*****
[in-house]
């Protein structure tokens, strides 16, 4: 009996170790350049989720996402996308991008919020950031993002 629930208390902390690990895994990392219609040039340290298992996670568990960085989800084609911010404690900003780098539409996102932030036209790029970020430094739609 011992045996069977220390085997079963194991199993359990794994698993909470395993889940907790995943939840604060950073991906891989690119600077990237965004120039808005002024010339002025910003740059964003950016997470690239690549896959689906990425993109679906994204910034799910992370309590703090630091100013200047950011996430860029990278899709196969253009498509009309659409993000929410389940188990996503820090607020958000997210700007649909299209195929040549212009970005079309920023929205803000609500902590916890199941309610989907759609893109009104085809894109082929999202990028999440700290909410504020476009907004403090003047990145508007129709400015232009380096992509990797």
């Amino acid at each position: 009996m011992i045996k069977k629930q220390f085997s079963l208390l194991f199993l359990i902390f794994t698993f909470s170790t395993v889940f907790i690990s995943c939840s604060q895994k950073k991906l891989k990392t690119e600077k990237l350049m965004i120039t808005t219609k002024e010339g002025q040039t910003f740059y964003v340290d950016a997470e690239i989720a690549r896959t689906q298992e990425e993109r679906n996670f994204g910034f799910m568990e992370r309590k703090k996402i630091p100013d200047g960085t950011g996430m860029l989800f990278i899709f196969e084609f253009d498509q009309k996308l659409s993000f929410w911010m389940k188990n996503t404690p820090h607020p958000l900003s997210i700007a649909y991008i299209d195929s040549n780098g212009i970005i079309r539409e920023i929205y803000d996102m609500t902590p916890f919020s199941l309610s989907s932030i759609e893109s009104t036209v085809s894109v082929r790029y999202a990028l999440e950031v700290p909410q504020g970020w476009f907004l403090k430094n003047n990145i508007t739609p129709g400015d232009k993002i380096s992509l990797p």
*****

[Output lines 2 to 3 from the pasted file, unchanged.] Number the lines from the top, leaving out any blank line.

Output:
């Protein structure tokens, strides 16, 4: 009996170790350049989720996402996308991008919020950031993002 629930208390902390690990895994990392219609040039340290298992996670568990960085989800084609911010404690900003780098539409996102932030036209790029970020430094739609 011992045996069977220390085997079963194991199993359990794994698993909470395993889940907790995943939840604060950073991906891989690119600077990237965004120039808005002024010339002025910003740059964003950016997470690239690549896959689906990425993109679906994204910034799910992370309590703090630091100013200047950011996430860029990278899709196969253009498509009309659409993000929410389940188990996503820090607020958000997210700007649909299209195929040549212009970005079309920023929205803000609500902590916890199941309610989907759609893109009104085809894109082929999202990028999440700290909410504020476009907004403090003047990145508007129709400015232009380096992509990797």
């Amino acid at each position: 009996m011992i045996k069977k629930q220390f085997s079963l208390l194991f199993l359990i902390f794994t698993f909470s170790t395993v889940f907790i690990s995943c939840s604060q895994k950073k991906l891989k990392t690119e600077k990237l350049m965004i120039t808005t219609k002024e010339g002025q040039t910003f740059y964003v340290d950016a997470e690239i989720a690549r896959t689906q298992e990425e993109r679906n996670f994204g910034f799910m568990e992370r309590k703090k996402i630091p100013d200047g960085t950011g996430m860029l989800f990278i899709f196969e084609f253009d498509q009309k996308l659409s993000f929410w911010m389940k188990n996503t404690p820090h607020p958000l900003s997210i700007a649909y991008i299209d195929s040549n780098g212009i970005i079309r539409e920023i929205y803000d996102m609500t902590p916890f919020s199941l309610s989907s932030i759609e893109s009104t036209v085809s894109v082929r790029y999202a990028l999440e950031v700290p909410q504020g970020w476009f907004l403090k430094n003047n990145i508007t739609p129709g400015d232009k993002i380096s992509l990797p």